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How You Can Pray for Muslims During Ramadan

Written by Nate Irwin on

Think about it: What you be willing to do to get into heaven, if it all depended on you? I mean, seriously, would there be any sacrifice too great in a lifetime of seventy to eighty years to earn an eternity of bliss?

I grew up in a country where almost everyone fasted for one month each year. From the time in the morning when you could begin to tell the difference between a white thread and a black thread in the dawn light, until the time you could no longer tell the difference at twilight, Muslim people would neither eat nor drink. If they were being really good Muslims, they would not even swallow their own saliva.

Why Is Ramadan Important to Muslims?

Why would they do that? Imagine fasting from 4:30 in the morning until 8:30 at night; still going to work, but with no food or drink all day long in the hot summer. Why?

Again, we would do just about anything to get into heaven, right? No price is too high to pay. And that is the core reason why Muslims will endure long fasts during Ramadan. Muslims essentially believe that if their good works outweigh their bad works on the Day of Judgment, they’ll get into heaven. What do they believe is one of the best ways to accumulate good works during this life? By observing the monthly fast of Ramadan every year.

Occurring during the ninth month of the Islamic calendar, Ramadan’s specific start varies each year. The first night of Ramadan fluctuates as it always falls on the day when the new moon is first observed over Mecca, Saudi Arabia. Then, during the subsequent month, Muslims all over the world do not eat or drink during daylight hours, having a pre-dawn meal called a sehri and an evening meal called iftar.

From personal experience, I can attest to two things: (1) Most Muslims are sincerely religious people who know the value of heaven and (2) fasting from food and drink all day for twenty-nine days in a row is hard. That is why I learned while living in Pakistan, that you would not want to be on the road around sunset during Ramadan, as drivers would get increasingly eager to get home or to a restaurant to break the fast!

By comparison, the Christian faith seems so easy. As Christians, we believe that heaven is a gift. We believe that grace is free—that’s what makes it grace. It does seem easy. . .except it’s not. As followers of Christ, we must give up our very lives to follow Jesus. It’s something that Jesus himself made very clear:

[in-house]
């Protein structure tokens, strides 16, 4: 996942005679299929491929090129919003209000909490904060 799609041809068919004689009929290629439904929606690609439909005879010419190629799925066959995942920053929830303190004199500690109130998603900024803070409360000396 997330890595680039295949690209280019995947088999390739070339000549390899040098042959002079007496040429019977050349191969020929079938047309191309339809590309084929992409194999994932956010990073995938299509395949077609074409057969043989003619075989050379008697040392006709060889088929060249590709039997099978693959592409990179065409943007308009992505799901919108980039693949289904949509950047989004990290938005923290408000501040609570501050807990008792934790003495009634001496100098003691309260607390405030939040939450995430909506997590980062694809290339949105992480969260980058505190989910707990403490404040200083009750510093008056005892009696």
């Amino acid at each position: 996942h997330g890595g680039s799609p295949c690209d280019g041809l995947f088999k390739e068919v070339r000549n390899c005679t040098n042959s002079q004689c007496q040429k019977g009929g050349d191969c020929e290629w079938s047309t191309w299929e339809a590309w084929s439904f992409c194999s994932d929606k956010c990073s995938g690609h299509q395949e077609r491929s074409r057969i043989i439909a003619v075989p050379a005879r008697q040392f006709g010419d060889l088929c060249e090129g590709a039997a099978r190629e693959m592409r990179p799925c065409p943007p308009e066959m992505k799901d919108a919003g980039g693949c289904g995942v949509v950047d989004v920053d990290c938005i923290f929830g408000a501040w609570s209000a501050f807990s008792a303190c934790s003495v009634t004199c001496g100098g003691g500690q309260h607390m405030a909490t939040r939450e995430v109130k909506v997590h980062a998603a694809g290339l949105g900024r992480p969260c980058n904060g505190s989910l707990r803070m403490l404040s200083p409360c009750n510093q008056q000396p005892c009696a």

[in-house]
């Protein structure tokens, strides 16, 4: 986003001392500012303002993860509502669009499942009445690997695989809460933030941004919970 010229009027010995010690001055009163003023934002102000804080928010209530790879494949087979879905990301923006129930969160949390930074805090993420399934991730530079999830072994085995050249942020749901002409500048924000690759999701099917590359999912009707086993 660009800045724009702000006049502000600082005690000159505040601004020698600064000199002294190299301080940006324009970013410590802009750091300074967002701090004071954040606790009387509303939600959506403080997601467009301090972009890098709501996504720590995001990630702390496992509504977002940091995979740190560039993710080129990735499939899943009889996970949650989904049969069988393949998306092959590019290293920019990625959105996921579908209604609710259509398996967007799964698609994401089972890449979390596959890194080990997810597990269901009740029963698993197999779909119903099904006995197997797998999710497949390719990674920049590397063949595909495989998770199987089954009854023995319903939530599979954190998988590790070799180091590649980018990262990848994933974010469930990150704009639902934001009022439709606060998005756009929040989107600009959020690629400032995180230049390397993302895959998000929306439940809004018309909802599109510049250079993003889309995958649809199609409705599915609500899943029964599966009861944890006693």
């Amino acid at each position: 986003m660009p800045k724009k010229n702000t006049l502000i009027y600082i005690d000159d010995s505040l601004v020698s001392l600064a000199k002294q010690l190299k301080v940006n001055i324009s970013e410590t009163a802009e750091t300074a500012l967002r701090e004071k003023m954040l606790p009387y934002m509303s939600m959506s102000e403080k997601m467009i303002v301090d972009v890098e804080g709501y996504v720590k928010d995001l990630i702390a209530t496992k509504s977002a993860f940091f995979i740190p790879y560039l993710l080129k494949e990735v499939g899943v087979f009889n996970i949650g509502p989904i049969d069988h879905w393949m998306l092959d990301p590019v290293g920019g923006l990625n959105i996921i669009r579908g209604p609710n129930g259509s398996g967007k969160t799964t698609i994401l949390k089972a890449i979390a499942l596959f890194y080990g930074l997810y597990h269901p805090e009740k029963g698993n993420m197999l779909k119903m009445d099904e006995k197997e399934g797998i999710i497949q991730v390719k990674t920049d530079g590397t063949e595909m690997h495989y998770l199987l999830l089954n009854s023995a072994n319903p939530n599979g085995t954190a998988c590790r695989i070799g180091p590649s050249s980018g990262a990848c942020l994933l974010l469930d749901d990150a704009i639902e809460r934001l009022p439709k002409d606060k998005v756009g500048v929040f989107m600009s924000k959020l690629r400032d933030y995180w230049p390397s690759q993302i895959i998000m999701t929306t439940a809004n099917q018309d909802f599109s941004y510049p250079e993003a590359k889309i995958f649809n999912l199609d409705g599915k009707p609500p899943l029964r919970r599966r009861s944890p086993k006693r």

“Then Jesus told His disciples, ‘If anyone wants to come after Me, he must deny himself and take up his cross and follow Me’” (Matt. 16:24).

But once we take up our cross and follow Jesus, the gift of eternal life is free.

Why Pray for Muslims During Ramadan?

Why should we pray for our Muslim friends and neighbors? And why should we especially pray for Muslims during Ramadan? The answer is because the month of Ramadan is a time when Muslims are particularly open to seeking God. Fasting, for the thinking Muslim, is not just about not eating and drinking. It’s about denying physical needs and pleasures so that they can purify themselves and focus on spiritual matters. Muslims sincerely want to draw nearer to God during the important month of Ramadan. What better time to share the love of God and the free grace of salvation in Jesus with those who are striving so hard to earn their own way into heaven?

How to Pray for Muslims During Ramadan

I hope this article has given you some insight into why Ramadan is so important to Muslims and how it can be an excellent time to pray for and witness to those who are Muslim. As we approach Ramadan, I encourage you to focus your prayers on the 1.8 billion Muslims around the world.

One great way to put this into practice is by utilizing the 30 Days of Prayer Guide. You can purchase a physical copy online or utilize the digital resources starting on April 2 (the first day of Ramadan). For those of you who attend College Park Church, we will have physical booklets available for free. I encourage you to pick up a copy of the Ramadan Prayer Guide. The guide is designed to shed additional light on the thinking and practices of Muslims and help you pray more knowledgeably for them during this whole month. Then, be ready to share your own faith and the joy of your salvation in Jesus at the right time!

Nate Irwin

Nate joined staff at College Park in 2002 as the Pastor of Global Outreach. He is also an elder for the North Suburbs Parish. Drawing on his own experience having grown up, and then serving as a missionary in, Pakistan, Nate works to challenge, prepare, and enable cross-cultural messengers of the gospel from College Park and to cast a vision for reaching unreached people groups through strategic partners. He is passionate about “finishing the task” of making disciples of all 17,000 nations in the world.

Prior to coming on staff, Nate served with TEAM as the principal of Zarephath Bible Institute in Rawalpindi, Pakistan. Nate and his wife, Marty, have three adult children and two grandchildren. He enjoys spending time with his family, travel, and sports of all kinds.

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